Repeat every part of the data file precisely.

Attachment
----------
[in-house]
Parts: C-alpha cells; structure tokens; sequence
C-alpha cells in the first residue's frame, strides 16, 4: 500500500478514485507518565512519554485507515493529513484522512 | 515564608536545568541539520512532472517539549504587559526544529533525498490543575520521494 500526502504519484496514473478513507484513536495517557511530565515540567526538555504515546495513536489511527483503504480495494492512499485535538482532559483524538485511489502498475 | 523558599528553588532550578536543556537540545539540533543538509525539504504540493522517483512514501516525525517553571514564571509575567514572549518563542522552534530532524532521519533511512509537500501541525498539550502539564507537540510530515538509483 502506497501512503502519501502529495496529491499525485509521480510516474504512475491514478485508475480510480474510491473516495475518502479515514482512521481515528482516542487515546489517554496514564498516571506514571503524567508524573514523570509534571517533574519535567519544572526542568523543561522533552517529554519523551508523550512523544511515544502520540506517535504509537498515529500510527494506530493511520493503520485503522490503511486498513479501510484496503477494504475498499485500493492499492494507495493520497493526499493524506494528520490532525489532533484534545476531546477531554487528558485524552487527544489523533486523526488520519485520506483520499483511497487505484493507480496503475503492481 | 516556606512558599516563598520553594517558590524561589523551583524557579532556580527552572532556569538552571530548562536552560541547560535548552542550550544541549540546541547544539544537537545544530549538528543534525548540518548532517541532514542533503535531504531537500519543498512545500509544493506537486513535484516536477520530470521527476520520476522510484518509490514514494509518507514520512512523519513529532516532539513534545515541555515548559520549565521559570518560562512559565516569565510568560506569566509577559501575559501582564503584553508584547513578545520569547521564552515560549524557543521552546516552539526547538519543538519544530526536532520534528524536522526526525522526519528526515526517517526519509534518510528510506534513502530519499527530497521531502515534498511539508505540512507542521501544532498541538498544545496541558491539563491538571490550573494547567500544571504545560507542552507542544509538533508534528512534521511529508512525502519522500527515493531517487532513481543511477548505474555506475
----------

[in-house]
Parts: C-alpha cells; structure tokens; sequence
C-alpha cells in the first residue's frame, strides 16, 4: 500500500478514485507518565512519554485507515493529513484522512 | 515564608536545568541539520512532472517539549504587559526544529533525498490543575520521494 500526502504519484496514473478513507484513536495517557511530565515540567526538555504515546495513536489511527483503504480495494492512499485535538482532559483524538485511489502498475 | 523558599528553588532550578536543556537540545539540533543538509525539504504540493522517483512514501516525525517553571514564571509575567514572549518563542522552534530532524532521519533511512509537500501541525498539550502539564507537540510530515538509483 502506497501512503502519501502529495496529491499525485509521480510516474504512475491514478485508475480510480474510491473516495475518502479515514482512521481515528482516542487515546489517554496514564498516571506514571503524567508524573514523570509534571517533574519535567519544572526542568523543561522533552517529554519523551508523550512523544511515544502520540506517535504509537498515529500510527494506530493511520493503520485503522490503511486498513479501510484496503477494504475498499485500493492499492494507495493520497493526499493524506494528520490532525489532533484534545476531546477531554487528558485524552487527544489523533486523526488520519485520506483520499483511497487505484493507480496503475503492481 | 516556606512558599516563598520553594517558590524561589523551583524557579532556580527552572532556569538552571530548562536552560541547560535548552542550550544541549540546541547544539544537537545544530549538528543534525548540518548532517541532514542533503535531504531537500519543498512545500509544493506537486513535484516536477520530470521527476520520476522510484518509490514514494509518507514520512512523519513529532516532539513534545515541555515548559520549565521559570518560562512559565516569565510568560506569566509577559501575559501582564503584553508584547513578545520569547521564552515560549524557543521552546516552539526547538519543538519544530526536532520534528524536522526526525522526519528526515526517517526519509534518510528510506534513502530519499527530497521531502515534498511539508505540512507542521501544532498541538498544545496541558491539563491538571490550573494547567500544571504545560507542552507542544509538533508534528512534521511529508512525502519522500527515493531517487532513481543511477548505474555506475